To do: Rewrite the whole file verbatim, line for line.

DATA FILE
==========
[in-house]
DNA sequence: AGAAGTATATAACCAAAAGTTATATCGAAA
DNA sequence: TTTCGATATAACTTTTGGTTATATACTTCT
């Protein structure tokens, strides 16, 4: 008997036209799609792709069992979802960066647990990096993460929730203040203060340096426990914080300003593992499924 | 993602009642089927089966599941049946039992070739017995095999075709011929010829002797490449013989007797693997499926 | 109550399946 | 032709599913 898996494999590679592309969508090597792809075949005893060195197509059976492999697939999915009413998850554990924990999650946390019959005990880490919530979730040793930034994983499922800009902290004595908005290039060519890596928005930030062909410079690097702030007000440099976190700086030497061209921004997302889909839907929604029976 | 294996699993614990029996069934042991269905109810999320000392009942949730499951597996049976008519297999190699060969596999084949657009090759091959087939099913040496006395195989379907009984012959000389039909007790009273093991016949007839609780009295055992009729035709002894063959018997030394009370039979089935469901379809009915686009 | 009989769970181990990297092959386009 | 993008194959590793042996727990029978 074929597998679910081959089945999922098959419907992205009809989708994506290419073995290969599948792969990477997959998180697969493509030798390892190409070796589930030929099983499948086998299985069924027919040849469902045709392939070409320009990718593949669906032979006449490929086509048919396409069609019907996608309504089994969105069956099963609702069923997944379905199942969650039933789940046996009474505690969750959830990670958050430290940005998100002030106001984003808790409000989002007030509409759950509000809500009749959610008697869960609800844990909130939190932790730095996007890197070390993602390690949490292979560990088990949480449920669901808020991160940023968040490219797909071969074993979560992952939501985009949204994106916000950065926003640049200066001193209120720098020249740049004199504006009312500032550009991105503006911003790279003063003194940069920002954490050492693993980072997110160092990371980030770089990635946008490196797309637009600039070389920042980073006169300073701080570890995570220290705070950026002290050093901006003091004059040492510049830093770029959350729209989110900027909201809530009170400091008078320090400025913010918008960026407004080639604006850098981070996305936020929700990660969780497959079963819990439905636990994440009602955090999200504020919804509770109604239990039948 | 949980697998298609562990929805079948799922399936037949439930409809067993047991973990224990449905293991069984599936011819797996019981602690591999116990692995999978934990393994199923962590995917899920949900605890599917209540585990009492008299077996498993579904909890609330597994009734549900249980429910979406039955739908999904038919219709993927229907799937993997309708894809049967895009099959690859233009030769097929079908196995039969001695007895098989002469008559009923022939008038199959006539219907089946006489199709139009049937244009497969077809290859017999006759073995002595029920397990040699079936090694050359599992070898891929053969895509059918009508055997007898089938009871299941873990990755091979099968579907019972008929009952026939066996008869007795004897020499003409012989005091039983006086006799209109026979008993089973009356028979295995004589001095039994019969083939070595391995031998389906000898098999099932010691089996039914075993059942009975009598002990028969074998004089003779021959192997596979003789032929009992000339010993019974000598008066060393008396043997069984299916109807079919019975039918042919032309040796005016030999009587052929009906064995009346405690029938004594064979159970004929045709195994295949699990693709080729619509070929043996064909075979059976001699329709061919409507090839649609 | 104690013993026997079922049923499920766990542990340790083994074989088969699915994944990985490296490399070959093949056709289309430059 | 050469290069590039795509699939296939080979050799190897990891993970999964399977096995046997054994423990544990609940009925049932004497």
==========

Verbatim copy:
[in-house]
DNA sequence: AGAAGTATATAACCAAAAGTTATATCGAAA
DNA sequence: TTTCGATATAACTTTTGGTTATATACTTCT
């Protein structure tokens, strides 16, 4: 008997036209799609792709069992979802960066647990990096993460929730203040203060340096426990914080300003593992499924 | 993602009642089927089966599941049946039992070739017995095999075709011929010829002797490449013989007797693997499926 | 109550399946 | 032709599913 898996494999590679592309969508090597792809075949005893060195197509059976492999697939999915009413998850554990924990999650946390019959005990880490919530979730040793930034994983499922800009902290004595908005290039060519890596928005930030062909410079690097702030007000440099976190700086030497061209921004997302889909839907929604029976 | 294996699993614990029996069934042991269905109810999320000392009942949730499951597996049976008519297999190699060969596999084949657009090759091959087939099913040496006395195989379907009984012959000389039909007790009273093991016949007839609780009295055992009729035709002894063959018997030394009370039979089935469901379809009915686009 | 009989769970181990990297092959386009 | 993008194959590793042996727990029978 074929597998679910081959089945999922098959419907992205009809989708994506290419073995290969599948792969990477997959998180697969493509030798390892190409070796589930030929099983499948086998299985069924027919040849469902045709392939070409320009990718593949669906032979006449490929086509048919396409069609019907996608309504089994969105069956099963609702069923997944379905199942969650039933789940046996009474505690969750959830990670958050430290940005998100002030106001984003808790409000989002007030509409759950509000809500009749959610008697869960609800844990909130939190932790730095996007890197070390993602390690949490292979560990088990949480449920669901808020991160940023968040490219797909071969074993979560992952939501985009949204994106916000950065926003640049200066001193209120720098020249740049004199504006009312500032550009991105503006911003790279003063003194940069920002954490050492693993980072997110160092990371980030770089990635946008490196797309637009600039070389920042980073006169300073701080570890995570220290705070950026002290050093901006003091004059040492510049830093770029959350729209989110900027909201809530009170400091008078320090400025913010918008960026407004080639604006850098981070996305936020929700990660969780497959079963819990439905636990994440009602955090999200504020919804509770109604239990039948 | 949980697998298609562990929805079948799922399936037949439930409809067993047991973990224990449905293991069984599936011819797996019981602690591999116990692995999978934990393994199923962590995917899920949900605890599917209540585990009492008299077996498993579904909890609330597994009734549900249980429910979406039955739908999904038919219709993927229907799937993997309708894809049967895009099959690859233009030769097929079908196995039969001695007895098989002469008559009923022939008038199959006539219907089946006489199709139009049937244009497969077809290859017999006759073995002595029920397990040699079936090694050359599992070898891929053969895509059918009508055997007898089938009871299941873990990755091979099968579907019972008929009952026939066996008869007795004897020499003409012989005091039983006086006799209109026979008993089973009356028979295995004589001095039994019969083939070595391995031998389906000898098999099932010691089996039914075993059942009975009598002990028969074998004089003779021959192997596979003789032929009992000339010993019974000598008066060393008396043997069984299916109807079919019975039918042919032309040796005016030999009587052929009906064995009346405690029938004594064979159970004929045709195994295949699990693709080729619509070929043996064909075979059976001699329709061919409507090839649609 | 104690013993026997079922049923499920766990542990340790083994074989088969699915994944990985490296490399070959093949056709289309430059 | 050469290069590039795509699939296939080979050799190897990891993970999964399977096995046997054994423990544990609940009925049932004497």